October 1st, 2012

Colleges focus on threat assessments

In the aftermath of the Aurora, Colorado, movie theater shootings, the issue of students and mental health is again in the spotlight.

Kristine Bertini, Psy.D., senior psychologist, University Health and Counseling, University of Southern Maine, says since Columbine, threat assessment and follow-through has been more closely examined at academic institutions across the country.

Bertini says it’s important to spread the word about warning signs. “People need to know what to look for and how to make a referral to a professional.”

USM has trained faculty and staff in both areas, with an emphasis on a “warm transfer” to counseling services. “In a warm transfer, the faculty person will say, ‘Why don’t you wait until after class, and I’ll walk you over to the counseling office?’ or ‘Let’s make the call together from my office for an appointment,’” she says.

Dan L. Jones, Ph.D., ABPP, president of the Association for University and College Counseling Center Directors and director and chief psychologist of the Counseling & Psychological Services Center at Appalachian State University, says the majority of U.S. universities and colleges have some type of threat assessment or behavioral assessment team. He says academic institutions have done a good job of increasing outreach and training, but the side effect is that services are overloaded. With the economic downturn, there’s less funding and resources, he says.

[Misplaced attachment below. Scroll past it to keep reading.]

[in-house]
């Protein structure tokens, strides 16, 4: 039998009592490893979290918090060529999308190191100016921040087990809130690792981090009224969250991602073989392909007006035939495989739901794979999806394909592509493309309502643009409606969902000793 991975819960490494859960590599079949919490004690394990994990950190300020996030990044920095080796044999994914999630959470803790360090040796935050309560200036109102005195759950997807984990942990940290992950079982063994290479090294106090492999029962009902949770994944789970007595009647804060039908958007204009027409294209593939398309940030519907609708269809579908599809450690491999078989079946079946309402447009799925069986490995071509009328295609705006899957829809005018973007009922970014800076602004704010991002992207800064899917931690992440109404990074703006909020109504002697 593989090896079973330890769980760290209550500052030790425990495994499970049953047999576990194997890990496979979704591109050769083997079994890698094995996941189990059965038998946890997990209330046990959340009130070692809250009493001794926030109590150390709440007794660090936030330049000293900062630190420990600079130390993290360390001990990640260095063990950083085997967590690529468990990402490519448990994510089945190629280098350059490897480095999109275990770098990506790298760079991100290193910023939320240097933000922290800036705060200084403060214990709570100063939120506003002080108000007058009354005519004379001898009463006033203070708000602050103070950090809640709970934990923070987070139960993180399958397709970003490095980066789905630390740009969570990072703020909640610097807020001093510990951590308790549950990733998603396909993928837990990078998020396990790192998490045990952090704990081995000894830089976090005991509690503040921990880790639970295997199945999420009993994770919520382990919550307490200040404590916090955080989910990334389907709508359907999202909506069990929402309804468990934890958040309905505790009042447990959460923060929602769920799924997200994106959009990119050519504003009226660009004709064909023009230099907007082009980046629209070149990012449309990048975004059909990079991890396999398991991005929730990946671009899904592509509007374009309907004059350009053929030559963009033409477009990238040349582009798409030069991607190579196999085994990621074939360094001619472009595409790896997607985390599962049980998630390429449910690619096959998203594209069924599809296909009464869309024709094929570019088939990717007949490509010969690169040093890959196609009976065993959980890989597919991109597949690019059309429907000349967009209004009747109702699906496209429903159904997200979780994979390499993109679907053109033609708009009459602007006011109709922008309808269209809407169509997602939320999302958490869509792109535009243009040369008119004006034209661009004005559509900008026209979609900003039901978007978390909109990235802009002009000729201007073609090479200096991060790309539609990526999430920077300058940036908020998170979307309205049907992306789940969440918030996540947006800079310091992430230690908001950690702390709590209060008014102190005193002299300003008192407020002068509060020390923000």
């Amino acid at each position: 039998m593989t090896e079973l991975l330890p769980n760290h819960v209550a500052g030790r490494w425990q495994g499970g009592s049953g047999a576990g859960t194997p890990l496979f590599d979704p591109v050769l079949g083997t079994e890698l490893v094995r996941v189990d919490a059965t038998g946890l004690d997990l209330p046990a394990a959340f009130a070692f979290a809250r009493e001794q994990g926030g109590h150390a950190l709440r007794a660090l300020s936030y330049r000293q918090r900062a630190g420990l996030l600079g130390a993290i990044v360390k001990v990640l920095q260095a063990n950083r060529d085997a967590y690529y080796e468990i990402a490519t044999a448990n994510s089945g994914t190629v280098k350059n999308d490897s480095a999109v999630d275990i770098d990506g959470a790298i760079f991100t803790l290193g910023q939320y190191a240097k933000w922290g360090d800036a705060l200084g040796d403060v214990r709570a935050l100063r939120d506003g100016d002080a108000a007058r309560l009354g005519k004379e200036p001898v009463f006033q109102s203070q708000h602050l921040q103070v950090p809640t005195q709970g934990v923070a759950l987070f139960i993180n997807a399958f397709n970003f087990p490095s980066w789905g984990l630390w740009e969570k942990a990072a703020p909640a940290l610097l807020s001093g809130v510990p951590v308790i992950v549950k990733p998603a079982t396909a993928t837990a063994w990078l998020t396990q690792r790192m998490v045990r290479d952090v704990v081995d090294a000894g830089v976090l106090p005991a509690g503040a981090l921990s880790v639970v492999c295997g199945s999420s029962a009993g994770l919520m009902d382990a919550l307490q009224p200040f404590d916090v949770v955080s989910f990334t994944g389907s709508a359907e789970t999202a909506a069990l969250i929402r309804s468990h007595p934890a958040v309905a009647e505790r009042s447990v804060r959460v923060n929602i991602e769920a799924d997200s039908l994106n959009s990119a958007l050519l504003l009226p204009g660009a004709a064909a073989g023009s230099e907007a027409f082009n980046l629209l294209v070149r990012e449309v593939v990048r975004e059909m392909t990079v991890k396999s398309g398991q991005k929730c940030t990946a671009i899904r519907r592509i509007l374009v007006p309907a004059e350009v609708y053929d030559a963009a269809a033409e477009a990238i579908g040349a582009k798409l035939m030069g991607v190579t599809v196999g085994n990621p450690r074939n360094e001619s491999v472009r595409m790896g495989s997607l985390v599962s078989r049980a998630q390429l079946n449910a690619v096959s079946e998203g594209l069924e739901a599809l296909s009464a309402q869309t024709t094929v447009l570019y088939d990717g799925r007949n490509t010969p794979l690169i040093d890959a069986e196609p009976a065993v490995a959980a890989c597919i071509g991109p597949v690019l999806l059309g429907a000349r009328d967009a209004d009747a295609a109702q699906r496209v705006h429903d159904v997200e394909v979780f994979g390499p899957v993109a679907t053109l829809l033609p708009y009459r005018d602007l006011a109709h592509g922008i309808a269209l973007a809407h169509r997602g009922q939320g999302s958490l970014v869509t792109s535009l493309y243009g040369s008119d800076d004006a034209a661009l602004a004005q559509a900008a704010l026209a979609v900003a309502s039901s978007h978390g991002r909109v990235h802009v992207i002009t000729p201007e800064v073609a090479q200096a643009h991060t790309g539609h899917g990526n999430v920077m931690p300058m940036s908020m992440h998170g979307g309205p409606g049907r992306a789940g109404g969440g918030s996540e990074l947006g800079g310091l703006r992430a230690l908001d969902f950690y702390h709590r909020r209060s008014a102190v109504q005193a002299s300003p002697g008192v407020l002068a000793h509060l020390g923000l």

In addition to counselors, intervention teams can include a variety of school, community and law enforcement members who help serve as “eyes and ears” on campus, says Monica Osburn, Ph.D., president of the American College Counseling Association and director of the counseling center at North Carolina State University.

“Therapy can help a lot of things, but if we are dealing with housing-related issues or homelessness or academic concerns, there’s a lot of other resources that can be plugged in,” Osburn says.

Craig Piers, Ph.D., director of education and training, Psychological Counseling Services at Williams College in Massachusetts, which has been active in the New England College Health Association, says it’s important for colleges to develop “a community of concern and care,” and train faculty and students to recognize and assist someone who may be of concern.